On Saturday night, Hyun-Jin Ryu continued on comeback trail from Tommy John surgery, starting for Buffalo. Scheduled for 4-5 innings with a pitch limit around 65, it went about as well as possible as he went the full innings 5 innings on 66 pitches (46 strikes), allowing a single run on 3 hits with 5 strikeouts and no free passes.
This came on the heels of a complex outs, and then last Sunday a start for Dunedin in which he completely rolled over low-A hitters for the Tampa Yankees, needing just 37 pitches to go 4 shutout innings. He needed just 20 pitches (17 strikes) the first time to face the minimum the first time through the lineup over the first three innings, allowing just one hit, not needing more than 4 pitches for a batter until the last batter he faced struck out looking.
So this yesterday’s start was not only a significant bump up to a more meaningful level of competition, but also had a broadcast to actually get eyes on how Ryu looked. And in this respect, the news is as good as the stat line, as Ryu mostly looked in vintage form, mixing and matching with four offerings to keep hitters completely off-balance while mostly avoiding the middle of the plate.
The one caveat perhaps is that I’ve always found the line between “good Ryu” and “shelled Ryu” very tenuous, that is, the stuff doesn’t look much different one way (unlike many pitchers where it’s clear when they have or don’t have their good stuff). He did hang the change-up over the plate to the second batter who smashed it over the fence for a 400 foot home run.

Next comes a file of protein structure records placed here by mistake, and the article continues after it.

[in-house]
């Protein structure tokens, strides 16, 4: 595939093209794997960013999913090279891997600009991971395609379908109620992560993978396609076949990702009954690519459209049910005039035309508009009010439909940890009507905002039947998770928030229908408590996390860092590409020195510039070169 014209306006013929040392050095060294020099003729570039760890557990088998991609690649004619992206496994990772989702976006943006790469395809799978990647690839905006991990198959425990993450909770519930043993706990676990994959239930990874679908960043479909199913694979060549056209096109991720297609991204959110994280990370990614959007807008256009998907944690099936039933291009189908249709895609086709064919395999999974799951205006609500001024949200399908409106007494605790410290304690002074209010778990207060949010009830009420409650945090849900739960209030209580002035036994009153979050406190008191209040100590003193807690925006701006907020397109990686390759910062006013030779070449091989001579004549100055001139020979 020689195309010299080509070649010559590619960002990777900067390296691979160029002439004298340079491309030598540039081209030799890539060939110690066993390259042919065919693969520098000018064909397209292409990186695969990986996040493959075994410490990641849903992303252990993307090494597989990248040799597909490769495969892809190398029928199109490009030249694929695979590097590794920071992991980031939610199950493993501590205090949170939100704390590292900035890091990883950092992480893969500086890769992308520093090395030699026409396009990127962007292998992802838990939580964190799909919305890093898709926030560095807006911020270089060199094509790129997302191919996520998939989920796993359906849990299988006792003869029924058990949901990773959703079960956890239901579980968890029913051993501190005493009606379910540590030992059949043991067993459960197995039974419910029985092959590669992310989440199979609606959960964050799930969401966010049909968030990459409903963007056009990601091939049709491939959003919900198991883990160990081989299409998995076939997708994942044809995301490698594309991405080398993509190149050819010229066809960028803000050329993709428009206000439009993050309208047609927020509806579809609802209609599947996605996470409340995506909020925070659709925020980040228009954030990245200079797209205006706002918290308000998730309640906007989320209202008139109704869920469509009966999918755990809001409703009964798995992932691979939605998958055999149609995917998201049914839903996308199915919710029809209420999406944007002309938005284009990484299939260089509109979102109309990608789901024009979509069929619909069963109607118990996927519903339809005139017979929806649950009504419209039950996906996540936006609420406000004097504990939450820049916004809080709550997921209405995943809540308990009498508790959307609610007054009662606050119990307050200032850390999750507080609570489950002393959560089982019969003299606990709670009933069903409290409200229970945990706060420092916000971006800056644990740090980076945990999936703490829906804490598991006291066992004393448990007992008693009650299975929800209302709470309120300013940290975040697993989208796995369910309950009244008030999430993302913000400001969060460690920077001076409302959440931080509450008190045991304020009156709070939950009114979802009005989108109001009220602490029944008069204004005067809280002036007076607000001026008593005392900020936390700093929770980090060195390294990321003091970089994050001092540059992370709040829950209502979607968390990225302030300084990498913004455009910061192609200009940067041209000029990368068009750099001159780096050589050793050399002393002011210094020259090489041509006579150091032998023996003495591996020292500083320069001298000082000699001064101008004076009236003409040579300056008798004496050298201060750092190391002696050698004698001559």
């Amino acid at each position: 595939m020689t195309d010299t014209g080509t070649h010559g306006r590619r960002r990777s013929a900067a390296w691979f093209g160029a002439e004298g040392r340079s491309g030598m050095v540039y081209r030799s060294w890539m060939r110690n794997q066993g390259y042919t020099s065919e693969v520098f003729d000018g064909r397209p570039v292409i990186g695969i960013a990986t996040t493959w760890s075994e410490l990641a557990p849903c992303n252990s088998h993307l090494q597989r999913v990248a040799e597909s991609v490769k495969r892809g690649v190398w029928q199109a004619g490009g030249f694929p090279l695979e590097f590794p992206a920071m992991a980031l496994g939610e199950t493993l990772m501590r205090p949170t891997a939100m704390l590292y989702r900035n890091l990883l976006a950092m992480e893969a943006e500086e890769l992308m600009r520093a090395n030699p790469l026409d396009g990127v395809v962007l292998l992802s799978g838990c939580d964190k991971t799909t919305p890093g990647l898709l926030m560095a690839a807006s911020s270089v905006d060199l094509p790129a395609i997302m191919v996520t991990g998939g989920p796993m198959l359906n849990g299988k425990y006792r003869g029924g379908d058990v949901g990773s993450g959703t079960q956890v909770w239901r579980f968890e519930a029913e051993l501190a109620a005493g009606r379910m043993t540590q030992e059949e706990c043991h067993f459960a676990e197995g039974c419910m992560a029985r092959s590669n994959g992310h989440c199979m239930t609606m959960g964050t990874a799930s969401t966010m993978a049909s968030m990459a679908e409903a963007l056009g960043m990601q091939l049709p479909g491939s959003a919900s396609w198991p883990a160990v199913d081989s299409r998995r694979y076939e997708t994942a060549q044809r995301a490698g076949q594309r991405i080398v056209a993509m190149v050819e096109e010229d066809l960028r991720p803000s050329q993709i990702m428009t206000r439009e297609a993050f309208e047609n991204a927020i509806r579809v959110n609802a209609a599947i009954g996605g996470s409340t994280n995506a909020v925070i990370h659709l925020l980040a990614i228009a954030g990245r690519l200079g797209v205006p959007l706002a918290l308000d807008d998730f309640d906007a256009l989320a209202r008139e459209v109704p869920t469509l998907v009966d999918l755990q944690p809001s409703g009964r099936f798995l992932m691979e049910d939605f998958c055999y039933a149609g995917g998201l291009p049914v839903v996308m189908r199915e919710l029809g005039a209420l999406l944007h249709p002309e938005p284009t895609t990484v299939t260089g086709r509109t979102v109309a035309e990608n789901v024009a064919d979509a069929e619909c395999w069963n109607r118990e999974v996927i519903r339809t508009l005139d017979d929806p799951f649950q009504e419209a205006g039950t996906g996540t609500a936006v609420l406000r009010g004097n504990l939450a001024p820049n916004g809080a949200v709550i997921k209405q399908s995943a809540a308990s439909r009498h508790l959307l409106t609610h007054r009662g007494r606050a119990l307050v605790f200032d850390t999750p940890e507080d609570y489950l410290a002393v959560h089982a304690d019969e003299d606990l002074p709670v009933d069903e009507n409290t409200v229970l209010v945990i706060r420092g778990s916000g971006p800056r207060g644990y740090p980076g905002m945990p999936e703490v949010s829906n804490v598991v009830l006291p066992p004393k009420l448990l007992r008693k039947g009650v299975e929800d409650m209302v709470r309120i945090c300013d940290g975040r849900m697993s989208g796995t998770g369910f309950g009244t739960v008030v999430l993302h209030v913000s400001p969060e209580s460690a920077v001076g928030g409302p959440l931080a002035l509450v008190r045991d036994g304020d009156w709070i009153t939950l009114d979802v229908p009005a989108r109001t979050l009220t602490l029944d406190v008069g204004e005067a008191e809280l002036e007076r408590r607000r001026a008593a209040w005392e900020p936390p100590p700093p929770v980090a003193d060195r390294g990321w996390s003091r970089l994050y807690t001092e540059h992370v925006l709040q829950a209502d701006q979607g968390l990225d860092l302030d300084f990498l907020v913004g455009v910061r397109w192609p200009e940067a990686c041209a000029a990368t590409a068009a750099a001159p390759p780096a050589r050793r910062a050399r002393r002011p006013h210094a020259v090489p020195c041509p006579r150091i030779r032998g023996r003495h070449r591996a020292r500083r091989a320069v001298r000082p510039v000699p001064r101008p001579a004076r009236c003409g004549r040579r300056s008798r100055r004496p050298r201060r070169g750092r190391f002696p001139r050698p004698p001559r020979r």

There was one other fly ball that was hit well to the warning track in right-centre, but that was about it for hard contact. The other two were were an infield squibber, and a one-hopper through the infield. Otherwise, it was mostly routine contact.
Ryu’s change-up and curveball looked very good, and his fastball was effective working off those even though he was basically topping out at 88 MPH, which is still a couple clicks short of where was in 2020-21. That could of course comeback a little more as he gets stronger, or maybe that’s the new normal given he;s a couple years older. He further changed speeds mixing in a cutter ay 83-84.
It will be interesting to see where things proceed from here. Perhaps the Blue Jays will want to stretch him out a little more with further rehab starts, so that he’s ready to step into the rotation. But otherwise, he looked ready to go and should be primed to step in if there was a hole in the major league rotation. A month ago the starting rotation was barely holding together with weekly bullpen games in the wake of Alek Manaoh’s demotion to the complex. With Ryu now in the wings, it suddenly looks to have some depth. At the least, we shouldn’t be seeing Mitch White starting anytime soon.